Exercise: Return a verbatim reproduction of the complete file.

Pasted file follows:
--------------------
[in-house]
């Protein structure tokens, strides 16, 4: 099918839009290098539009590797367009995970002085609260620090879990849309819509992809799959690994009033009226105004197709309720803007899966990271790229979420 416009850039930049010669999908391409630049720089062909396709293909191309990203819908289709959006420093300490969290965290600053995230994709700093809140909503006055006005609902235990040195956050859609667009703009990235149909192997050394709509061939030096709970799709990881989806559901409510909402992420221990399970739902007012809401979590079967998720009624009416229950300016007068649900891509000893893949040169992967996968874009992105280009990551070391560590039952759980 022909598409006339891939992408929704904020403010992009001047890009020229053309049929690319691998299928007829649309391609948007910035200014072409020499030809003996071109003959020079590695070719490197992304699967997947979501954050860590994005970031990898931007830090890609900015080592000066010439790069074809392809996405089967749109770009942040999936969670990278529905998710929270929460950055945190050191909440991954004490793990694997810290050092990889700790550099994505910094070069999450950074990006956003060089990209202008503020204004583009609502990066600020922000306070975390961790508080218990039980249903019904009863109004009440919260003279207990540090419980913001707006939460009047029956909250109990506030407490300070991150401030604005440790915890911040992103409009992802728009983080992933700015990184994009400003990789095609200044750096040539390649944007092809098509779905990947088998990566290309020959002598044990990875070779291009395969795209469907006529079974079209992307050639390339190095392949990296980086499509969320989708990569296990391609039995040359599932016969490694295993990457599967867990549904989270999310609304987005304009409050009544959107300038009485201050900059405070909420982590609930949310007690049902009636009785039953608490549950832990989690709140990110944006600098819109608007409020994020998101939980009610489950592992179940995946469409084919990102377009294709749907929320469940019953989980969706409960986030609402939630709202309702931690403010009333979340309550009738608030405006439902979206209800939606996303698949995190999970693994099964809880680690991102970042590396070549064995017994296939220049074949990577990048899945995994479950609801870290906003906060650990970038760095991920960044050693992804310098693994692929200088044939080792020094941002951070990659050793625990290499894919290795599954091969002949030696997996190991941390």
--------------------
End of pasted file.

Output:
[in-house]
């Protein structure tokens, strides 16, 4: 099918839009290098539009590797367009995970002085609260620090879990849309819509992809799959690994009033009226105004197709309720803007899966990271790229979420 416009850039930049010669999908391409630049720089062909396709293909191309990203819908289709959006420093300490969290965290600053995230994709700093809140909503006055006005609902235990040195956050859609667009703009990235149909192997050394709509061939030096709970799709990881989806559901409510909402992420221990399970739902007012809401979590079967998720009624009416229950300016007068649900891509000893893949040169992967996968874009992105280009990551070391560590039952759980 022909598409006339891939992408929704904020403010992009001047890009020229053309049929690319691998299928007829649309391609948007910035200014072409020499030809003996071109003959020079590695070719490197992304699967997947979501954050860590994005970031990898931007830090890609900015080592000066010439790069074809392809996405089967749109770009942040999936969670990278529905998710929270929460950055945190050191909440991954004490793990694997810290050092990889700790550099994505910094070069999450950074990006956003060089990209202008503020204004583009609502990066600020922000306070975390961790508080218990039980249903019904009863109004009440919260003279207990540090419980913001707006939460009047029956909250109990506030407490300070991150401030604005440790915890911040992103409009992802728009983080992933700015990184994009400003990789095609200044750096040539390649944007092809098509779905990947088998990566290309020959002598044990990875070779291009395969795209469907006529079974079209992307050639390339190095392949990296980086499509969320989708990569296990391609039995040359599932016969490694295993990457599967867990549904989270999310609304987005304009409050009544959107300038009485201050900059405070909420982590609930949310007690049902009636009785039953608490549950832990989690709140990110944006600098819109608007409020994020998101939980009610489950592992179940995946469409084919990102377009294709749907929320469940019953989980969706409960986030609402939630709202309702931690403010009333979340309550009738608030405006439902979206209800939606996303698949995190999970693994099964809880680690991102970042590396070549064995017994296939220049074949990577990048899945995994479950609801870290906003906060650990970038760095991920960044050693992804310098693994692929200088044939080792020094941002951070990659050793625990290499894919290795599954091969002949030696997996190991941390």